The doctrine can be traced back to the law of warranties in Henry VIIIs Statute of 1540
that redistributed the Catholic Churchs land holdings in England. See Holdsworths
history of english law, Volume 7 (The Common Law and its Rivals), 288-290; A.W.B.
SIMPSON, A.W.B., A HISTORY OF THE LAND LAW, 255-265 (2d. ed., 1986); SIR MATTHEW
ed. 1820).
Under traditional common law, the rights and duties associated with contracts were not

they invalidated the small number of recognized negative easements
Roman law which no longer met the increasing demands of allowing land use
among persons other than the original contracting parties.
Due to the perceived
net benefits of having the rights and burdens of a land use-related promise attach
to the title of property (i.e. run with the land), courts gradually created a new
body of law to overcome the obstacles posed by traditional property and
contract theories. As such, real covenants which ran with the land developed as
a special class of promises enforceable in law, as an exception to the principle
that promises are personal to the makers. In addition, on the basis of equitable
consent, such as formulated in Tulk v.Moxhay,
equity would enforce
agreements preventing the use land in a particular manner against subsequent
At the same time, courts have traditionally limited the number and
variety of new types of servitudes. In this process, the freedom of private parties
to conceive binding land use arrangements was severely curtailed by a manifold
of legal requirements.

Courts require of both real covenants and equitable servitudes that the
original grantee and grantor have intended that the covenant run with the land
(there must be clear intention of the original parties). With regard to real
covenants, there must be privity of estate (a grantor-grantee relationship)

assignable (Arthur L. Corbin, Assignment of Contract Rights, 74 U. PA. L. REV. 207 (1926))
because parties to the original agreement did not have the right to bind third parties to
adhere to their arrangement. Accordingly, the benefits and burdens of the original
covenants did not transfer with the interest in the land. In many situations, this frustrated
the purpose of creating a real covenant in the first place.
On a base level, negative covenants such as building restrictions could be enforced as
negative easements of light and air. See Comment,Equitable Restrictions in Louisiana,
33 TUL. L. REV. 827 (1959).
On the foundation of land uses, the role of the Court of Chancery and the impact of land
uses on the feudal system, see JENKS, EDWARD, A SHORT HISTORY OF ENGLISH LAW 96-
ed. 1928).
CLARK I], citing Tulk v. Moxhay, Phil. 774, 41 Eng Rep. 1143 (Ch. 1848); 5 RICHARD R.,
WITH THE LAND 3-4 (2d ed. 1947) [hereinafter CLARK II].
Comment, Equitable Restrictions in Louisiana, 33 TUL. L. REV. 827 (1959).
Produced by The Berkeley Electronic Press, 2003

between the party claiming the benefit of the covenant and the right to enforce it
and the party upon whom the burden of the covenant is to be imposed.
Of both
real covenants and equitable servitudes courts require that the covenant must
touch and concern the land. Each of the above requirements needs to be met
simultaneously for a covenant to bind subsequent owners.
These requirements
on the running of promises and burdens of land use arrangements account for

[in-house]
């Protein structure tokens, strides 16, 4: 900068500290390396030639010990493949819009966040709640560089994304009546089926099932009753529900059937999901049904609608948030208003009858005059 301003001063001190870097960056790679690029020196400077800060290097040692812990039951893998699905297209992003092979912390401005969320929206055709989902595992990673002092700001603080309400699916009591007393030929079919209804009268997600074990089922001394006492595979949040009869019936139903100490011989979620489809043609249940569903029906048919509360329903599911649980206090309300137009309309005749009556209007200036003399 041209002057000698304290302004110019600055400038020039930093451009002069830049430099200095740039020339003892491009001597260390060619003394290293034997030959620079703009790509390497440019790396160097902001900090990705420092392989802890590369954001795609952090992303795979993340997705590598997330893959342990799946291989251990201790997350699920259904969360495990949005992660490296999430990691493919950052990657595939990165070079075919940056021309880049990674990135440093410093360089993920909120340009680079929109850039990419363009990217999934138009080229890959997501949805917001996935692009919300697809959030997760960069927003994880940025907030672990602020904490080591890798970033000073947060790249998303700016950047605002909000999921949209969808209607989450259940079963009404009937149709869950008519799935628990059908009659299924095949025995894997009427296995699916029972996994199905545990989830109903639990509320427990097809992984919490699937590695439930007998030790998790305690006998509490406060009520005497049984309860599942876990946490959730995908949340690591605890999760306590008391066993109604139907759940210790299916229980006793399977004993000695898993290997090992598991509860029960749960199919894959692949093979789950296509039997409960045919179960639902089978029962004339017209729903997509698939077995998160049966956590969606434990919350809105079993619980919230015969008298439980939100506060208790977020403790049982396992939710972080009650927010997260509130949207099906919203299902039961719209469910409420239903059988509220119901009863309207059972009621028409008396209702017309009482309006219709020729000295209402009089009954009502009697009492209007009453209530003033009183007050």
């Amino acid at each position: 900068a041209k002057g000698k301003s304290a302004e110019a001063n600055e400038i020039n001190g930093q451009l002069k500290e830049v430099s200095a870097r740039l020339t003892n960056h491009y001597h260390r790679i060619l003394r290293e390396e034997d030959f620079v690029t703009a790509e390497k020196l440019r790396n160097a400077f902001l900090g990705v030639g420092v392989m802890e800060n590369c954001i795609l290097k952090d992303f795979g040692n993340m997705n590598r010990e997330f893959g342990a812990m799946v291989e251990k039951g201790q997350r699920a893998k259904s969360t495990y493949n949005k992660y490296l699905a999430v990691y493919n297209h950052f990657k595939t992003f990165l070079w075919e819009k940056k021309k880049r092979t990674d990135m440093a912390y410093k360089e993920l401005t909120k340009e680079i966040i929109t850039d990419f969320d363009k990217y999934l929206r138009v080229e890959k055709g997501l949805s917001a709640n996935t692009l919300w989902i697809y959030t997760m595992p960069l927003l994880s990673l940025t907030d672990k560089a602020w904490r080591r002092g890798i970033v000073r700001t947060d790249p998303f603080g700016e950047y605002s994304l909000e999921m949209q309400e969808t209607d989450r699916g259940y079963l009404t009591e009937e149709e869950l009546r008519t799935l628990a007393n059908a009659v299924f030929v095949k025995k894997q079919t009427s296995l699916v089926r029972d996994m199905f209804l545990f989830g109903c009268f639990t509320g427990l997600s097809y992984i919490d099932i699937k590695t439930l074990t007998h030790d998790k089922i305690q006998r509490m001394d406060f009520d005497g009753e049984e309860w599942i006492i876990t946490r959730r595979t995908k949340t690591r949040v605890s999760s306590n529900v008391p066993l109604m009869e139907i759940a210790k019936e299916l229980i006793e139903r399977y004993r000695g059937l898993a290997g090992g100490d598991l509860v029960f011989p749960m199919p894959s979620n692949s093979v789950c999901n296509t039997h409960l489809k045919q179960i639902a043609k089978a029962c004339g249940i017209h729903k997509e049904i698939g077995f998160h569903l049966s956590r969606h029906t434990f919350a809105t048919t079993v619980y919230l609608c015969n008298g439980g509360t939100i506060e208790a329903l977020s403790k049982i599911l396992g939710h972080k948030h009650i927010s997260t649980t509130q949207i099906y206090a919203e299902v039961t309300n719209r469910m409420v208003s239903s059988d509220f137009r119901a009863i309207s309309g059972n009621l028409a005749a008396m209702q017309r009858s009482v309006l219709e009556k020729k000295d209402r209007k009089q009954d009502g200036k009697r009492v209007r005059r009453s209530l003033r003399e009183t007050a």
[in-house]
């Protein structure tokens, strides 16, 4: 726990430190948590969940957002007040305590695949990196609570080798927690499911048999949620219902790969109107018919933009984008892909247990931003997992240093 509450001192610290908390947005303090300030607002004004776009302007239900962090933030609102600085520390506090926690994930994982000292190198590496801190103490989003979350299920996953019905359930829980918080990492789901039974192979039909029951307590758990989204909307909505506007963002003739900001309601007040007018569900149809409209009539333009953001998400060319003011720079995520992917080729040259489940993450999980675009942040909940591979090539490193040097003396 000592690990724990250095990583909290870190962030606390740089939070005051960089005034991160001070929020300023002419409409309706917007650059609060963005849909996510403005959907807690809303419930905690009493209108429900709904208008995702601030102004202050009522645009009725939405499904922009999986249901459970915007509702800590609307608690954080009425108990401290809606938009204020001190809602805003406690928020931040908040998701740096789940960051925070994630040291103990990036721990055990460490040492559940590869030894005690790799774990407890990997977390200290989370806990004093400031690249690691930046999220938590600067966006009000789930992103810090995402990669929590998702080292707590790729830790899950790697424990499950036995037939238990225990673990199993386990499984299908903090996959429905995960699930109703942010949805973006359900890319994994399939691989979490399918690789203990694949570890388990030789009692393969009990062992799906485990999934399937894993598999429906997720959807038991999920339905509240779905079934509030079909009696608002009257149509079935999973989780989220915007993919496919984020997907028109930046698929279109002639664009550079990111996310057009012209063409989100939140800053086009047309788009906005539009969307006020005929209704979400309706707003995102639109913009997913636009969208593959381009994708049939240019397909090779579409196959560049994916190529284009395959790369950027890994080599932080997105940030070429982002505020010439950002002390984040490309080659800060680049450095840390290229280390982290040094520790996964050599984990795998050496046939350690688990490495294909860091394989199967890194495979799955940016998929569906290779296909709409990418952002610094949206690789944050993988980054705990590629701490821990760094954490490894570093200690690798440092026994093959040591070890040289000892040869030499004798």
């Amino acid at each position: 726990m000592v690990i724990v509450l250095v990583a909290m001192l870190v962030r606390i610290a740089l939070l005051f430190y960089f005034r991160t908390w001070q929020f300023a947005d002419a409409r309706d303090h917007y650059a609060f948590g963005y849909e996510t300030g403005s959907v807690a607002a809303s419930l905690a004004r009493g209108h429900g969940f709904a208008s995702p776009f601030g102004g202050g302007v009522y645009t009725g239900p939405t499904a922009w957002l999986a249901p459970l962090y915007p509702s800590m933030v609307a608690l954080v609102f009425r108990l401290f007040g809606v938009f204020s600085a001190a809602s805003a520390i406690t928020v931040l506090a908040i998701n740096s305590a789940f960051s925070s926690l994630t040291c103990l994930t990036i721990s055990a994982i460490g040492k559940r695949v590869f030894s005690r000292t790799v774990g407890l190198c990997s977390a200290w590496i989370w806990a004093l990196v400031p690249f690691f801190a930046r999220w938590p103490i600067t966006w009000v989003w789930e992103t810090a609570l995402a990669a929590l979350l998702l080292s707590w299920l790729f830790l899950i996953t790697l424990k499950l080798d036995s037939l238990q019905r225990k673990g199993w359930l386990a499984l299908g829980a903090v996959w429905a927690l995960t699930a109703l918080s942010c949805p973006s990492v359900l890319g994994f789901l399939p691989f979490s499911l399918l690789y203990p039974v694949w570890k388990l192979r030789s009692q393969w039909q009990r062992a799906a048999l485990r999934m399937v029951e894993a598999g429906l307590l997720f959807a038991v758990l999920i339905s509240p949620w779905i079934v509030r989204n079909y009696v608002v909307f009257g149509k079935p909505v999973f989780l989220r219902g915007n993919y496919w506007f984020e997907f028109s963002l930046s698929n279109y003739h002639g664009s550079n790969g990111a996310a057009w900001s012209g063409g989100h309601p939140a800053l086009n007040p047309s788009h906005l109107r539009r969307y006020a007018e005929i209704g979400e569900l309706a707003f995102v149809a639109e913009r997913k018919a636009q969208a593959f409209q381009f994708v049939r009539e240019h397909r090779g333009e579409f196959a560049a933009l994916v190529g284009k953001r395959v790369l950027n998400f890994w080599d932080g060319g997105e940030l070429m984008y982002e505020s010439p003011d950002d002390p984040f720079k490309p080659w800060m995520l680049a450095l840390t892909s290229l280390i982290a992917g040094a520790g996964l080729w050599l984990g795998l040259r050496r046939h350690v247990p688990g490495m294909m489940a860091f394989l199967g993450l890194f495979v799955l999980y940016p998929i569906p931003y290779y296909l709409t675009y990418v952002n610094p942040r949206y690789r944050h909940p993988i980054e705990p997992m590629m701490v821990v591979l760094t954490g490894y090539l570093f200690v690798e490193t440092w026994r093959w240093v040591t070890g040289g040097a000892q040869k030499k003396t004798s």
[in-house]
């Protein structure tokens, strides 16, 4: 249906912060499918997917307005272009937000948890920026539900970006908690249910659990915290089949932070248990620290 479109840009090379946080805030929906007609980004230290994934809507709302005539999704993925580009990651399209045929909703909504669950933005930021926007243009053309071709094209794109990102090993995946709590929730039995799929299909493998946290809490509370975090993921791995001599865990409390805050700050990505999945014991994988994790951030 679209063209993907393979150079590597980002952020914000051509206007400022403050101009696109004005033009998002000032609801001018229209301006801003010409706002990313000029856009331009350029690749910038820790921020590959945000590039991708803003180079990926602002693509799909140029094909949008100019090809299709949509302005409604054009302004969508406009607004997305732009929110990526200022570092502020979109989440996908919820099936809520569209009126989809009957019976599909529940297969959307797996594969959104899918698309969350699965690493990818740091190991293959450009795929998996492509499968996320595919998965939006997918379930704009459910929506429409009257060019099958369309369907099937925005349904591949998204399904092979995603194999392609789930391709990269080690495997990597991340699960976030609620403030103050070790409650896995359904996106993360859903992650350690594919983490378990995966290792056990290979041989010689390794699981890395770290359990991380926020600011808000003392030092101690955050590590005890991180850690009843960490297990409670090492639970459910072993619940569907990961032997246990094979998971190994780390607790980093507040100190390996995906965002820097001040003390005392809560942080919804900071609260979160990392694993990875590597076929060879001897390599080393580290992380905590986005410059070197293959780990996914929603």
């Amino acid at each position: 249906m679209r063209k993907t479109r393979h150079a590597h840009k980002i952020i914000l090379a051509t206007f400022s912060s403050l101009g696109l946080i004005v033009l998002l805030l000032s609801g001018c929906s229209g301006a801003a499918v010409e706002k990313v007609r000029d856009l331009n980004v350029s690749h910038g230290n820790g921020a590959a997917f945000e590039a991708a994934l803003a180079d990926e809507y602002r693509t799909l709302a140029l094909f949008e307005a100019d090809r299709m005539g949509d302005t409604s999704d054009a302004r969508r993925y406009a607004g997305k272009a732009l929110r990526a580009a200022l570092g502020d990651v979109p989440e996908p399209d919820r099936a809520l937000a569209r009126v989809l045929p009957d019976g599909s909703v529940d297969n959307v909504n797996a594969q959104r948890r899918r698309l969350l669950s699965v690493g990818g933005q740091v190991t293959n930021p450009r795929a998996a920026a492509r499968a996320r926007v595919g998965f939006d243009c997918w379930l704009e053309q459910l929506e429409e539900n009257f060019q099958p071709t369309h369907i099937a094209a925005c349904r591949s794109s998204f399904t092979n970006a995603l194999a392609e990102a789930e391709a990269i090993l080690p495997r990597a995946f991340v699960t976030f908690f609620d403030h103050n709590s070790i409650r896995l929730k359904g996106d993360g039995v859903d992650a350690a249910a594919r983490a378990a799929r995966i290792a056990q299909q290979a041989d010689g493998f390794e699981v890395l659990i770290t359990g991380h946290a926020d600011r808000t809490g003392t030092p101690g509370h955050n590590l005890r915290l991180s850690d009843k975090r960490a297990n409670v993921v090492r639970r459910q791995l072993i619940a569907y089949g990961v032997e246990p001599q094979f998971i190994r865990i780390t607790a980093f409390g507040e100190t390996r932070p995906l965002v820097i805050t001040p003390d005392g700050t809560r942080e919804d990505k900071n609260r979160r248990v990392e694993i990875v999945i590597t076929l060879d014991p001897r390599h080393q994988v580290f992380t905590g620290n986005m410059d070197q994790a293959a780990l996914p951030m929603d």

much of the tremendous complexity of the law of servitudes as we find it today.

According to some, these restrictions personify rigid formality and are a serious
devaluation of freedom of contract.
Many scholars have questioned the viability

The requirement that the original parties to the covenant need to be in privity of estate
was laid down in Spencers Case (5 Co. Rep. 16a, 77 Eng. Rep. 72 (K.B. 1583)). Privity of
estate was not defined in the case and its meaning was to be assessed by subsequent
court rulings. Different views came to the surface: In England, it was understood that the
original parties were in a landlord-tenant relationship (Keppell v. Bailey, 39 Eng. Rep. 1042
(1834)). Yet some American states established that there was to be an interest in the
property other than the covenant held by both parties (Morse v. Aldrich, 36 Mass. 449
(1837)). Still others determined that the covenant was contained in a conveyance of an
interest in land - e.g. a fee simple (Wheeler v. Shad, 7 Nev. 204 (1871)) or the reality of a
mutual or successive relationship (RESTATEMENT OF PROPERTY, section 534). American
courts adopted Spencers Case but liberalized it by relaxing the horizontal privity
requirement and lifting the prima facie prohibition on affirmative, as opposed to negative,
covenants (with the exception of New York).
For a description of each of these terms, see ELLICKSON, ROBERT C., AND TARLOCK, A.
ed. 1998).
French, Susan F., Towards a Modern Law of Servitudes: Reweaving the Ancient
Strands, 55 S. CAL. L. REV. 1261, 1265 (1982) [hereinafter French], lists as factors for todays
complexity in servitude law the courts fear for unchecked enforcement of servitudes and
the typical common law fashion by which this judicial control has developed over many
centuries . Uriel Reichman, Towards a Unified Concept of Servitudes, 55 S. CAL. L. REV.
1179 (1982) [herinafter Reichman I] (The American law of servitudes remains a murky
subject burdened with obsolete forms and rules that have caused confusion and
uncertainty.). See also RABIN, EDWARD H., KWALL ROBERTA R. & KWALL JEFFREY L.,
FUNDAMENTALS OF MODERN PROPERTY LAW 475 (2000) (The law in this area is an
unspeakable quagmire. The intrepid soul who ventures in this formidable wilderness never
emerges unscarred.).
Richard A. Epstein, Notice and Freedom of Contract in the Law of Servitudes, 55 S. CAL.
L. REV. 1353 (1982) [hereinafter Epstein]. On this latter point see Section V below.

of these restrictions in servitude law, proposing unification